Rookie big man Jahlil Okafor of the Philadelphia 76ers made news recently by saying that one of his goals this season is to be the Rookie of the Year. Why it’s news that a player’s goal is to be good and do well with his team is a valid question, but in the dog days of summer, any story is a viable one.

So, despite the obviousness of the statement, it does bring up an interesting point –- what sort of players win Rookie of the Year? Of course, it’s the “best rookie”, but how can we statistically quantify this? Is it the most points? What about most rebounds? Perhaps most minutes played?

Let’s take a look at the last 20 years and each winning Rookie of the Year’s rank (among their classmates who played a minimum of 20 games) in points per game, rebounds, assists, total minutes, and a category where I’m just combining points, rebounds, and assists. Here’s the table:

Season ROY Minutes Rank PPG Rank RPG Rank APG Rank P+R+A Rank
2014-2015 Andrew Wiggins 1 1 8 11 1
2013-2014 Michael Carter-Williams 2 1 1 1 1
2012-2013 Damian Lillard 1 1 18 1 1
2011-2012 Kyrie Irving 8 1 16 2 1
2010-2011 Blake Griffin 1 1 1 2 1
2009-2010 Tyreke Evans 2 1 5 2 1
2008-2009 Derrick Rose 2 2 14 1 1
2007-2008 Kevin Durant 1 1 10 3 1
2006-2007 Brandon Roy 3 1 8 1 1
2005-2006 Chris Paul 1 1 4 1 1
2004-2005 Emeka Okafor 3 1 1 26 1
2003-2004 LeBron James 1 2 6 3 1
2002-2003 Amar’e Stoudemire 2 2 1 25 2
2001-2002 Pau Gasol 2 1 1 8 1
2000-2001 Mike Miller 1 3 7 9 3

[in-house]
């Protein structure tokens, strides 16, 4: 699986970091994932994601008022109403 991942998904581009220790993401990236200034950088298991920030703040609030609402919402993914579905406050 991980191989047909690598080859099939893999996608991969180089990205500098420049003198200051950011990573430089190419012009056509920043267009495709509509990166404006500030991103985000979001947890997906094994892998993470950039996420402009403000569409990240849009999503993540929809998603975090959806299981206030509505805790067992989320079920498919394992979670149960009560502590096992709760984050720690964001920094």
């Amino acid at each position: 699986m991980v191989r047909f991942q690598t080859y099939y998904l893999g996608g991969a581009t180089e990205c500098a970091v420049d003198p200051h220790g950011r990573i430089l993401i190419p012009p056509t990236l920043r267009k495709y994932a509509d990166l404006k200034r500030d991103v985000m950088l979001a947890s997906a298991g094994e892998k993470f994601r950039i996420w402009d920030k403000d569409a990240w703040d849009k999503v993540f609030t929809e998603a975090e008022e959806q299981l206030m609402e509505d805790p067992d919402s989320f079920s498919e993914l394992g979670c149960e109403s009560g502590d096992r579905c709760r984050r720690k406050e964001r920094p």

1998-1999 Vince Carter 2 1 4 3 1
1997-1998 Tim Duncan 1 1 1 7 1
1996-1997 Allen Iverson 1 1 9 2 1
1995-1996 Damon Stoudamire 2 2 12 1 1

There’s a very strong correlation between winning the award and leading in points per game or minutes –- after all, we’re all about a player’s ability to #getbuckets. However, the correlation gets even stronger when we add points, rebounds, and assists per game. In the last 20 years, only two ROYs didn’t lead their class in that category: Amar’e Stoudemire and Mike Miller.

The point is that Rookie of the Year voting is more about raw numbers than efficiency numbers. Michael Carter-Williams two years ago was a good example of this –- Carter-Williams posted a true-shooting percentage of .480, and though I’m not crazy about individual offensive and defensive ratings, his marks of 96 and 108, respectively, don’t suggest that he was a particularly great player his rookie season. However, he was largely ahead in the raw numbers –- his P+R+A per game number of 29.2 was significantly ahead of Victor Oladipo’s mark of 22.0.

Carter-Williams also posted a class-high usage rate of 25.7, very high for a rookie. Players with low usage rates obviously don’t have as many opportunities to accumulate raw statistics, so this is why Rookie of the Years tend to come from the top of the draft class — they’re better players in general, but they’re also going to worse teams, which means that they’ll have a chance at higher usage (ironically, Carter-Williams is one of the exceptions but #Sixers).

So what are the odds that Okafor will win ROY this season? Well, it depends on what you think are the odds that he’ll lead his class in the raw statistics. I think that’s probably a fair assumption. And this might be the biggest difference between Okafor and number-one pick Karl-Anthony Towns — Okafor will probably always have the raw numbers edge, but Towns may always make the bigger impact on his team. But at least for next year, Okafor might be the most celebrated rookie.

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